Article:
Best 2013 Used Cars, After years of deals, small-used car prices are rising

Best Used Cars For 2013 | Edmunds - Best 2013 Used Cars

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Best 2013 Used Cars – Over the last five years, some people have wanted a small used low car like the Chevrolet Cruze or Ford Focus.

Compact cars and subcompacts are in many dealerships for weeks because of the SUV craze in the US.

Earlier this year, dealers and industry analysts began to see changes, with sales and prices for compact cars and subcompacts used increasing after falling every year since 2013. That’s partly due to rising gas prices, stagnant middle-class wages and transactions that are still too good to miss .

Best 2013 Used Cars

To date, lower demand has decreased car prices, but especially for smaller ones, reaching their lowest point in 2017 because the cost of their closest competitor for basic transport – small SUVs – is on the rise. At the beginning of this year, analysts and dealers said that the spread between small SUVs and cars is so great that cars are becoming more attractive. Also, rising gasoline prices make buyers with tight budgets from SUVs and other segments to smaller, cheaper cars.

At Paddock Chevrolet in Kenmore, New York, near Buffalo, dealers pay $ 10,200 to $ 10,500 for Cruzes 3 years early in the year. Now pay $ 11,500, says owner Duane Paddock. “We found it surprising,” he said. “Usually the price keeps going down, it’s definitely harder to find a lower-priced vehicle.”

In the first quarter of 2013, the average three year old compact car sold for $ 14,328, according to auto pricing website. In the same period of 2017, the selling price dropped nearly 10 percent to $ 12,958. But in the first quarter of this year it rose to $ 13,464.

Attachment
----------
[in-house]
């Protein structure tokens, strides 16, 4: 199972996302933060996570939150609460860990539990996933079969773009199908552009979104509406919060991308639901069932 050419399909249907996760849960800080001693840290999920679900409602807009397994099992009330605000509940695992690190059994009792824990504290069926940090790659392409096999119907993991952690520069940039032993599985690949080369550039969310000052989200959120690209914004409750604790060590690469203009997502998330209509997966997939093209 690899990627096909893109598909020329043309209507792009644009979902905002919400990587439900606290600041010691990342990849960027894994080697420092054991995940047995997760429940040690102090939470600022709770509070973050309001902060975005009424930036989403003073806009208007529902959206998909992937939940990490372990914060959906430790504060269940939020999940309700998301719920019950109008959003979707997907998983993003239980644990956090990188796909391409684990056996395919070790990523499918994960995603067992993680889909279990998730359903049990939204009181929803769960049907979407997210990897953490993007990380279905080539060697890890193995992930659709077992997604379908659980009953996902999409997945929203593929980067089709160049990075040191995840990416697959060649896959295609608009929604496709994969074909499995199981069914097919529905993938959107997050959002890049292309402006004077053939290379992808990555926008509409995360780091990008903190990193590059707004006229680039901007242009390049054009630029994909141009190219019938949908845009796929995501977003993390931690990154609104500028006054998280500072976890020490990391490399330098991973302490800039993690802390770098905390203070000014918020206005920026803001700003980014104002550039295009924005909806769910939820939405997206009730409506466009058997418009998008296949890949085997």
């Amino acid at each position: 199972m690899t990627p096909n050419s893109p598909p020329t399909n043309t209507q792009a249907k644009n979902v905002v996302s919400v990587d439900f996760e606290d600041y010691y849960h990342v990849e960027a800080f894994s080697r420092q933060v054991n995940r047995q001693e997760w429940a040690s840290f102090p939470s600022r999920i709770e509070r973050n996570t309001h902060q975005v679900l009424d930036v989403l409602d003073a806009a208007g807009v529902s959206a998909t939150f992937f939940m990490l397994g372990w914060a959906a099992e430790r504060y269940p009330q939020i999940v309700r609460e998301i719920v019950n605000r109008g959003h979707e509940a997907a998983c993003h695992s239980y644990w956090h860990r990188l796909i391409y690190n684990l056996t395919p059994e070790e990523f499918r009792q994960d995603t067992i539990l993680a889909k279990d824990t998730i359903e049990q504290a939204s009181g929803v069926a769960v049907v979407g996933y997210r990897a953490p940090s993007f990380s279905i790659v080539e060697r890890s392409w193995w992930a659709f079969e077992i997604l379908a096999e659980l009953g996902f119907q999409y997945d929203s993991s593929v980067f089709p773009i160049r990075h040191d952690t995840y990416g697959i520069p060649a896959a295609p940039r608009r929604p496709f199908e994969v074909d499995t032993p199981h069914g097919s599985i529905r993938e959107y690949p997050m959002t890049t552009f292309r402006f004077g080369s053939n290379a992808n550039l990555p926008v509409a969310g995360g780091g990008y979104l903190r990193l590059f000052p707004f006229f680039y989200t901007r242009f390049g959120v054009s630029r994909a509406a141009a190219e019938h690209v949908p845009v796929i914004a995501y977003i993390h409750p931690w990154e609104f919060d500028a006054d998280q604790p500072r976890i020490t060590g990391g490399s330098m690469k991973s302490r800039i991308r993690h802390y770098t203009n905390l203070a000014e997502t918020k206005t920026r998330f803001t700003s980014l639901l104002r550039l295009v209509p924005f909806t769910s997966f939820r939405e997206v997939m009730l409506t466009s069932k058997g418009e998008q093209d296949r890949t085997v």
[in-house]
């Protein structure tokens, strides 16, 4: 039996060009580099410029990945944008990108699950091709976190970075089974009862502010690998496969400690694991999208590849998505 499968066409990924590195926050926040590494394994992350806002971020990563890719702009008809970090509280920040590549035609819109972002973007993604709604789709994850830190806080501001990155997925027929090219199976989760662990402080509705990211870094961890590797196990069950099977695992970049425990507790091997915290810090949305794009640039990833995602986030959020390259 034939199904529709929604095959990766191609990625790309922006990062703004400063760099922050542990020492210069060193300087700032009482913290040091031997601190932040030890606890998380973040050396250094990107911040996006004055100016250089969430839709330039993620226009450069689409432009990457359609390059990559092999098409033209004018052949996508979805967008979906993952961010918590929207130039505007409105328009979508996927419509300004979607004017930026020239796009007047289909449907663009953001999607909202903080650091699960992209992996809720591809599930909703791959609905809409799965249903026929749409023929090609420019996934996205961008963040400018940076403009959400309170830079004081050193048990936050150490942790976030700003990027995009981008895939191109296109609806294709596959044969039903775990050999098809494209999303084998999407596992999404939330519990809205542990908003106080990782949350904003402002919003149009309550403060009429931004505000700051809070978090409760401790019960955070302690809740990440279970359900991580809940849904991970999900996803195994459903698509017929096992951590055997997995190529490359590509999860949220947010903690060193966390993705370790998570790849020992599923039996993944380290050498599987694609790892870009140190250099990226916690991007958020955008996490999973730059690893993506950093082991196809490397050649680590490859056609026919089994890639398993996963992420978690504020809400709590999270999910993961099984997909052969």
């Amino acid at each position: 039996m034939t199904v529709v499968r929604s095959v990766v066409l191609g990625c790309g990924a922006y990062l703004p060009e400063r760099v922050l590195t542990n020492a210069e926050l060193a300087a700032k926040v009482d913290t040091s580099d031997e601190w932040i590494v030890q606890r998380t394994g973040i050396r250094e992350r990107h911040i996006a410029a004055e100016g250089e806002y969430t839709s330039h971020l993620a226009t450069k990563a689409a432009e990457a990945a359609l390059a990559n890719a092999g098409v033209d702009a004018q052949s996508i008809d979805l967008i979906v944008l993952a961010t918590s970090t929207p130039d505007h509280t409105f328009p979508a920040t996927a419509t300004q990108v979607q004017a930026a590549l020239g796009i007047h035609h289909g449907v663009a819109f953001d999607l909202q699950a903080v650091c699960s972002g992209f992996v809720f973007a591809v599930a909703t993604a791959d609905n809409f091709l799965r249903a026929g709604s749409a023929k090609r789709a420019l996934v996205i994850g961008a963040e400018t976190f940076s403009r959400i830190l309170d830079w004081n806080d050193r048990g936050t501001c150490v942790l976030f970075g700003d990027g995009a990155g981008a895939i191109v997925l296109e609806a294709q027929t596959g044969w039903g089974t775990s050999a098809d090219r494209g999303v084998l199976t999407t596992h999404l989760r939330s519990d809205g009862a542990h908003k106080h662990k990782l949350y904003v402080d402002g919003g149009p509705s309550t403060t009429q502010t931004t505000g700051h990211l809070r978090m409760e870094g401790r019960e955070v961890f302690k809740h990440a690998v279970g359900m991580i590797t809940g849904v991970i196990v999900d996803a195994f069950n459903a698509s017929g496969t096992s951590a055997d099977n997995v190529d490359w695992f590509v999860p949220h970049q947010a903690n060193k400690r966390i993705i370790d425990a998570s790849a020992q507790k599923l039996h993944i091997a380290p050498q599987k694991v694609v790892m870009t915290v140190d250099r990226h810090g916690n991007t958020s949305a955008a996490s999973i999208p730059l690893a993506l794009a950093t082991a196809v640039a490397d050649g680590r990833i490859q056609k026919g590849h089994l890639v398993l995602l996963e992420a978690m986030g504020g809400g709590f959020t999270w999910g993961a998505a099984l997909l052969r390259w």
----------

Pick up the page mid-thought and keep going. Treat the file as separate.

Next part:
Black Book, the price of automobiles and automotive analysis companies, reported that sales of compact cars and subcompacts used each rose 5 percent in the first quarter from a year earlier.

“The compact car has been beaten in value,” said Anil Goyal, executive vice president of Black Book, “They are very attractive to value buyers.”

Five years ago, the cars were about 50 percent of new US car sales. But trucks and SUVs have since risen to 67 percent.

Ivan Drury, senior analyst at Edmunds, believes gas prices are a big part of the equation. At the end of March, the national average price per gallon of regular rose to $ 2.61, 33 cents higher than the same time last year. It continued to jump during the second half, with prices now hovering around $ 2.85, 58 cents more than a year ago, according to AAA. Last week the OPEC cartel countries agreed to pump more crude oil, a move that should contain recent price increases.

Used car buyers are usually more price sensitive, especially if gasoline takes a bigger bite out of their budget, and that triggers an increase in demand for smaller cars, Drury said.

The average wholesale value (what a dealer’s paid in a used vehicle auction) of a 3 year old compact car is about $ 9,800, according to Goyal. But the average compact crossover SUV is $ 13,250. “There’s a big difference here,” he said.

So far, there has been no similar change in the sales of new small cars or new or used midsize cars as the boom of trucks and SUVs continues, Drury said. He did not see the new vehicle market change even with gas reaching $ 3 per gallon in most countries. But medium-sized cars used could see prices and demand rise when second-quarter data came out, he said.

Glenn Mears, owner of five dealers around Canton, Ohio, including Honda, Nissan, Ford, and Fiat Chrysler, said they had trouble finding a compact, but not medium-sized car. “You can find (medium-sized Honda) Approvals throughout the day,” he said. “You can not find (solid) Cnn now.”

Drury sees a gradual increase in used car prices, but nothing dramatic unless gasoline reaches $ 4 per gallon. He based his prediction on consumer behavior during the previous gas price hike.

Stagnant wages can also be a factor. Hourly payments grew slower than in the past when the unemployment rate was low, about 4 percent. But now, rising inflation has eroded some of its benefits. In May, hourly average wages rose 2.7 percent from a year earlier, but inflation increased slightly higher at 2.8 percent.

“Everything combined together might tell a whole bunch of stories,” Mears said.

Economic writer Christopher Rugaber contributed from Washington, D.C.